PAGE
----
Here's a minor question, but one which annoyed me.  Supposedly, the global privatization of the TV networks have led to a situation in which almost all airtime is devoted to advertising.  There are regulations meant to prevent this, but the "UCC" (a global FCC) is weak and openly despised by the networks, who refuse to obey these regulations.

Ok, but ... how exactly do they force viewers to watch TV shows which are close to 100% advertising?  In-story, it's said that most of the viewers just de-rezz the picture and take lots of drugs to get high to the video melange, but are we seriously supposed to believe that no significant number of people want to watch actual television shows?  What, in Brunner's anarchic future, prevents at least one network, at least some of the time, from actually offering such shows, and hence gaining a greater audience share?

No explanation -- I guess corporations are just United in their Evil.

I mention this because it's actually important to the plot, and because a far more egregious example of cunning corporate stupidity is central to the plot, as it motivates the novel's main villain.


Matthew Flamen, the world's only remaining "spoolpigeon" (essentially a video blogger with a TV show on a major network)  wants to bring down the Big Bads whom he feels are ruining the world, but he can't even seem to stay on the air.  It seems as if his own network is sabotaging his transmissions, the better to put on more commercials instead of his show.  Matthew's wife Celia has been insane for months, and has been committed to Ginsberg (a mental asylum, and we all get the joke), which is run by the psychiatric guru Dr. Mogshack, whose therapy only seems to be making her worse. 

At Ginsberg, an honest psychiatrist, Dr. James Redeeth, is also growing suspicious of Dr. Mogshack's therapeutic techniques.  Dr. Redeeth faces two major questions in his life:  what to do with a mysterious kneeblank ex-soldier, Harry Madison, who appears to have been committed and remained committed for essentially absurd bureaucratic reasons; and how to convince his lover, Dr. Ariadne Spoelestra, who believes love to be unscientific and unworthy of a psychiatrist, to accept his love in the full, old-fashioned sense in which he means it.

Lyla Clay is a pythoness -- a woman who uses drugs, meditation and her own psychic power to read the people and events around her and utter prophecies.  When Lyla is invited to prophesize at Ginsberg, she realizes that Harry Madison is not only completely sane, but saner than anyone she's ever met.

Pedro Diablo is the propagandist for a neeblank enclave, but he is expelled from the enclave when it is discovered (ironically, by a white South African racialist expert) that he is insufficiently "melanist" by biological heritage to qualify for full kneeblank status.  Pedro Diablo winds up becoming Matthew Flamen's partner on his TV show.  Together, they discover that there is indeed something suspicious going on in high places.  They call in Xavier Conroy, essentially the Last Sane Intellectual, to help them.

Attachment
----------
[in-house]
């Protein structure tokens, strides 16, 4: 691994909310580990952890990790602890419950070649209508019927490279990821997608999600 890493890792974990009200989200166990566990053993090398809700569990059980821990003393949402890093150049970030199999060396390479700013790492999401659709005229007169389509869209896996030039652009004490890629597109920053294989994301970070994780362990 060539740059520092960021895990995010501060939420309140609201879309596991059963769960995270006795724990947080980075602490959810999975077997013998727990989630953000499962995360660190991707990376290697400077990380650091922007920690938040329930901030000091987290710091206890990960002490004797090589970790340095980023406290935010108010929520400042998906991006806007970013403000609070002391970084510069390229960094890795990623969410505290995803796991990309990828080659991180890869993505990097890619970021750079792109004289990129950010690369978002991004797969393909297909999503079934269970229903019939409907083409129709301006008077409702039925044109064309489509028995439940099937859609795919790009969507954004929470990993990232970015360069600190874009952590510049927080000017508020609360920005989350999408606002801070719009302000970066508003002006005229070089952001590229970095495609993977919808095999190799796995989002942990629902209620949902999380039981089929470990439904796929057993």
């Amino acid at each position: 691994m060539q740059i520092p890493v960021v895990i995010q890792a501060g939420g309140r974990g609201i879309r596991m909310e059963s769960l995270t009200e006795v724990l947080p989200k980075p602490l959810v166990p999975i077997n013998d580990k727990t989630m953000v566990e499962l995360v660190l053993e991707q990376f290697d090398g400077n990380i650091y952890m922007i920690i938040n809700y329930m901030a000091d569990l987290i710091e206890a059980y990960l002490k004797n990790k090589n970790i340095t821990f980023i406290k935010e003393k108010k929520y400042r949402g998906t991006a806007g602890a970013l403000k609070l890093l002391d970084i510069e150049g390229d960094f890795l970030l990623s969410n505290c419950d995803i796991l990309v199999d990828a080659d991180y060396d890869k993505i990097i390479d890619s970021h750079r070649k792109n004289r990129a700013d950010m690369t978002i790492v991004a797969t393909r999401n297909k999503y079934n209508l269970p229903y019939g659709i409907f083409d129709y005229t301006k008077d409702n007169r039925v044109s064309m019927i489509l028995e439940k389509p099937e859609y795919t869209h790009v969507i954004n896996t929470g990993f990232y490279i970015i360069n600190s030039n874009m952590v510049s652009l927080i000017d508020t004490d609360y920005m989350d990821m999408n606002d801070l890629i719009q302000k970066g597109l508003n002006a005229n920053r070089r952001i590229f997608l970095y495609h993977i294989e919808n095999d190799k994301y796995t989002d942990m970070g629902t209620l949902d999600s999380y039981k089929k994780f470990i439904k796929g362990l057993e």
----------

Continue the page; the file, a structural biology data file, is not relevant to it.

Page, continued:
Meanwhile, the revolutionary Morton Lenigo has been admitted into the United States under threat of neeblank rioting in Detroit -- source of most of America's military vehicles -- if they refuse to admit him.  Lenigo promptly sparks unusually-widespread and violent race rioting.  This is secretly the fault of Anthony Gottschalk, the up-and-coming new blood of the Gottschalk family, who has an Evil Plan to realize unprecedented arms sales from the ensuing social chaos.  He is also making something called "Robot" Gottschalk in the depths of his fortified bunker.

Lyla Clay's agent/boyfriend is murdered by the rioters, and the police arrest her for no obvious reason other than that they found her with the corpse.  Dr. Redeeth finally releases Harry Madison, who escorts Lyla back to her apartment.  Harry helps her evict a squatter who took over her apartment because the police left the door open (apparently in the Jaggedorbitverse, the police are there to make false arrests but refuse to evict trespassers, to the point where taking over someone's apartment and keeping it by brute force is a viable house-hunting strategy).  Harry, who is well over six feet tall and broadshoulders, displays great strength and fighting prowess, apparently taught him by the army.